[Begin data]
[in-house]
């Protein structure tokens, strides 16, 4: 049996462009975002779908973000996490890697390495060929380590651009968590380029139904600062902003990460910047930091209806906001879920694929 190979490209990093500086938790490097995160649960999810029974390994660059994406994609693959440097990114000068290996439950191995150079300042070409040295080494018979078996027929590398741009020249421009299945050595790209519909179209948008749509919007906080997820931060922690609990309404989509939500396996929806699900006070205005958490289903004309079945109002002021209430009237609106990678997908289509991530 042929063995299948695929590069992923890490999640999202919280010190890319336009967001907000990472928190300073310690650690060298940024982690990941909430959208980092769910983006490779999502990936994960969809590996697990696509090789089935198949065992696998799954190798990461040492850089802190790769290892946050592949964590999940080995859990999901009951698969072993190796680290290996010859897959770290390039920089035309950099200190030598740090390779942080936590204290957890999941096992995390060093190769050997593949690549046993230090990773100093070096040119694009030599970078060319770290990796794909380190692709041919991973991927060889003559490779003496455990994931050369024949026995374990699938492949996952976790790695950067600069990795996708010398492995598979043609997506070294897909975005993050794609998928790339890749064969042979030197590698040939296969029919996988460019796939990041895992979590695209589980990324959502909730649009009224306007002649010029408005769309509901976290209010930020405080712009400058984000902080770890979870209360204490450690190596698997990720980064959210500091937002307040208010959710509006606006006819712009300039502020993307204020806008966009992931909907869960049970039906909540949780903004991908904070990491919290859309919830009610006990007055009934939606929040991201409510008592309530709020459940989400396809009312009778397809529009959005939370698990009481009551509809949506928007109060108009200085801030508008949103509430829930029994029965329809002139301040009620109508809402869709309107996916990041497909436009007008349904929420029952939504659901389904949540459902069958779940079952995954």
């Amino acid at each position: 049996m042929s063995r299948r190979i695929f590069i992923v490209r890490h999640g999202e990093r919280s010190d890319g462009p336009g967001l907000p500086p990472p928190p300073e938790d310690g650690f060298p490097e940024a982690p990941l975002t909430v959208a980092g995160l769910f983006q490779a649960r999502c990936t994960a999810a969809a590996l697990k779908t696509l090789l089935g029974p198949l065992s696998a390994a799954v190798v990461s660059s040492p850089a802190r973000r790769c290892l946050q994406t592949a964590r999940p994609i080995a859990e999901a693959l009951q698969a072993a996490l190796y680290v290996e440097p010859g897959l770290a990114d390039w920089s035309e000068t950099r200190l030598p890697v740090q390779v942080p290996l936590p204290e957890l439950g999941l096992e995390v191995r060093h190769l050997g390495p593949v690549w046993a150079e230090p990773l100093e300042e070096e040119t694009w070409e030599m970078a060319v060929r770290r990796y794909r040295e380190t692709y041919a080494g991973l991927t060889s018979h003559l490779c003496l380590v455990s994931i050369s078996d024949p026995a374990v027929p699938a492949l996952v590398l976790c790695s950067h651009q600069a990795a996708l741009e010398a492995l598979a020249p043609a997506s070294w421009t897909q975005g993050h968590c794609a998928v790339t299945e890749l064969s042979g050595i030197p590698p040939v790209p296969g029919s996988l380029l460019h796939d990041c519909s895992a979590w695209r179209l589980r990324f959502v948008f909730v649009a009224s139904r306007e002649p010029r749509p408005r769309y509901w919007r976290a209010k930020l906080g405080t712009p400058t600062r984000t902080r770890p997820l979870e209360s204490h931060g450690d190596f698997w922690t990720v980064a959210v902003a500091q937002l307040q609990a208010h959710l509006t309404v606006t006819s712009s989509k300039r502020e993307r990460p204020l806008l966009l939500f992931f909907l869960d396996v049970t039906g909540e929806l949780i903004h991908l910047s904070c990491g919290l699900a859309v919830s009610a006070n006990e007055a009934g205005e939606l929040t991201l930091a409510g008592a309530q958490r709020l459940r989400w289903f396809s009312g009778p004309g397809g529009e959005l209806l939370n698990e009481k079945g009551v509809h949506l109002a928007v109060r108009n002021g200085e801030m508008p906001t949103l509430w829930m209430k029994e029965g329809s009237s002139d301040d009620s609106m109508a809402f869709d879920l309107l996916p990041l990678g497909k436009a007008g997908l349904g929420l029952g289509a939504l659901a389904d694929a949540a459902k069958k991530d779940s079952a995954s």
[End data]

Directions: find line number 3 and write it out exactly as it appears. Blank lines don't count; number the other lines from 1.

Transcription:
């Amino acid at each position: 049996m042929s063995r299948r190979i695929f590069i992923v490209r890490h999640g999202e990093r919280s010190d890319g462009p336009g967001l907000p500086p990472p928190p300073e938790d310690g650690f060298p490097e940024a982690p990941l975002t909430v959208a980092g995160l769910f983006q490779a649960r999502c990936t994960a999810a969809a590996l697990k779908t696509l090789l089935g029974p198949l065992s696998a390994a799954v190798v990461s660059s040492p850089a802190r973000r790769c290892l946050q994406t592949a964590r999940p994609i080995a859990e999901a693959l009951q698969a072993a996490l190796y680290v290996e440097p010859g897959l770290a990114d390039w920089s035309e000068t950099r200190l030598p890697v740090q390779v942080p290996l936590p204290e957890l439950g999941l096992e995390v191995r060093h190769l050997g390495p593949v690549w046993a150079e230090p990773l100093e300042e070096e040119t694009w070409e030599m970078a060319v060929r770290r990796y794909r040295e380190t692709y041919a080494g991973l991927t060889s018979h003559l490779c003496l380590v455990s994931i050369s078996d024949p026995a374990v027929p699938a492949l996952v590398l976790c790695s950067h651009q600069a990795a996708l741009e010398a492995l598979a020249p043609a997506s070294w421009t897909q975005g993050h968590c794609a998928v790339t299945e890749l064969s042979g050595i030197p590698p040939v790209p296969g029919s996988l380029l460019h796939d990041c519909s895992a979590w695209r179209l589980r990324f959502v948008f909730v649009a009224s139904r306007e002649p010029r749509p408005r769309y509901w919007r976290a209010k930020l906080g405080t712009p400058t600062r984000t902080r770890p997820l979870e209360s204490h931060g450690d190596f698997w922690t990720v980064a959210v902003a500091q937002l307040q609990a208010h959710l509006t309404v606006t006819s712009s989509k300039r502020e993307r990460p204020l806008l966009l939500f992931f909907l869960d396996v049970t039906g909540e929806l949780i903004h991908l910047s904070c990491g919290l699900a859309v919830s009610a006070n006990e007055a009934g205005e939606l929040t991201l930091a409510g008592a309530q958490r709020l459940r989400w289903f396809s009312g009778p004309g397809g529009e959005l209806l939370n698990e009481k079945g009551v509809h949506l109002a928007v109060r108009n002021g200085e801030m508008p906001t949103l509430w829930m209430k029994e029965g329809s009237s002139d301040d009620s609106m109508a809402f869709d879920l309107l996916p990041l990678g497909k436009a007008g997908l349904g929420l029952g289509a939504l659901a389904d694929a949540a459902k069958k991530d779940s079952a995954s």